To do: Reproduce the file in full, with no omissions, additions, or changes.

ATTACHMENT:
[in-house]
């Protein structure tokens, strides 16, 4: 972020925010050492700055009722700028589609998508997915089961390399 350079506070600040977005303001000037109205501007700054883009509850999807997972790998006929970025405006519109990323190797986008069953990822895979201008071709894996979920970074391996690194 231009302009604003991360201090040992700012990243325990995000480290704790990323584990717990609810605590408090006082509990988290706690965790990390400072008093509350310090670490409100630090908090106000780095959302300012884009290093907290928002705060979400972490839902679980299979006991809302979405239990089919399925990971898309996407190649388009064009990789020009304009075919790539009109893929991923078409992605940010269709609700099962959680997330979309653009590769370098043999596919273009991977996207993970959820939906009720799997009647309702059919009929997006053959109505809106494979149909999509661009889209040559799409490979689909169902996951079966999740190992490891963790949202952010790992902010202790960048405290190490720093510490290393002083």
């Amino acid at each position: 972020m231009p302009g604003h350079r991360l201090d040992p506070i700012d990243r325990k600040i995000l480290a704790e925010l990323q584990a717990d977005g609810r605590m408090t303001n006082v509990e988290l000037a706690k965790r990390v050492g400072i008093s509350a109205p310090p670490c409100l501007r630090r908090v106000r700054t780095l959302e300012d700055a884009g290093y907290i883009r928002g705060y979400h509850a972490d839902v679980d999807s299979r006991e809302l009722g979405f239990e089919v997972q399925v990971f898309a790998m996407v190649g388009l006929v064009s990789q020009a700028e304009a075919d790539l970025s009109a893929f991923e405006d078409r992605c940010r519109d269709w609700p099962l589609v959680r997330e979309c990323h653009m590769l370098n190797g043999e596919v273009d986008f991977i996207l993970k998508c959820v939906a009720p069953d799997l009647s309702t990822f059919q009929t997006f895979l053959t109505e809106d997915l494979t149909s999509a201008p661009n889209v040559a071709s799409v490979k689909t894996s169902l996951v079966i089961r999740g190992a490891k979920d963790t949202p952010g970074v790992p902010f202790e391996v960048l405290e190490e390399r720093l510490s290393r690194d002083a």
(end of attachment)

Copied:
[in-house]
């Protein structure tokens, strides 16, 4: 972020925010050492700055009722700028589609998508997915089961390399 350079506070600040977005303001000037109205501007700054883009509850999807997972790998006929970025405006519109990323190797986008069953990822895979201008071709894996979920970074391996690194 231009302009604003991360201090040992700012990243325990995000480290704790990323584990717990609810605590408090006082509990988290706690965790990390400072008093509350310090670490409100630090908090106000780095959302300012884009290093907290928002705060979400972490839902679980299979006991809302979405239990089919399925990971898309996407190649388009064009990789020009304009075919790539009109893929991923078409992605940010269709609700099962959680997330979309653009590769370098043999596919273009991977996207993970959820939906009720799997009647309702059919009929997006053959109505809106494979149909999509661009889209040559799409490979689909169902996951079966999740190992490891963790949202952010790992902010202790960048405290190490720093510490290393002083």
């Amino acid at each position: 972020m231009p302009g604003h350079r991360l201090d040992p506070i700012d990243r325990k600040i995000l480290a704790e925010l990323q584990a717990d977005g609810r605590m408090t303001n006082v509990e988290l000037a706690k965790r990390v050492g400072i008093s509350a109205p310090p670490c409100l501007r630090r908090v106000r700054t780095l959302e300012d700055a884009g290093y907290i883009r928002g705060y979400h509850a972490d839902v679980d999807s299979r006991e809302l009722g979405f239990e089919v997972q399925v990971f898309a790998m996407v190649g388009l006929v064009s990789q020009a700028e304009a075919d790539l970025s009109a893929f991923e405006d078409r992605c940010r519109d269709w609700p099962l589609v959680r997330e979309c990323h653009m590769l370098n190797g043999e596919v273009d986008f991977i996207l993970k998508c959820v939906a009720p069953d799997l009647s309702t990822f059919q009929t997006f895979l053959t109505e809106d997915l494979t149909s999509a201008p661009n889209v040559a071709s799409v490979k689909t894996s169902l996951v079966i089961r999740g190992a490891k979920d963790t949202p952010g970074v790992p902010f202790e391996v960048l405290e190490e390399r720093l510490s290393r690194d002083a």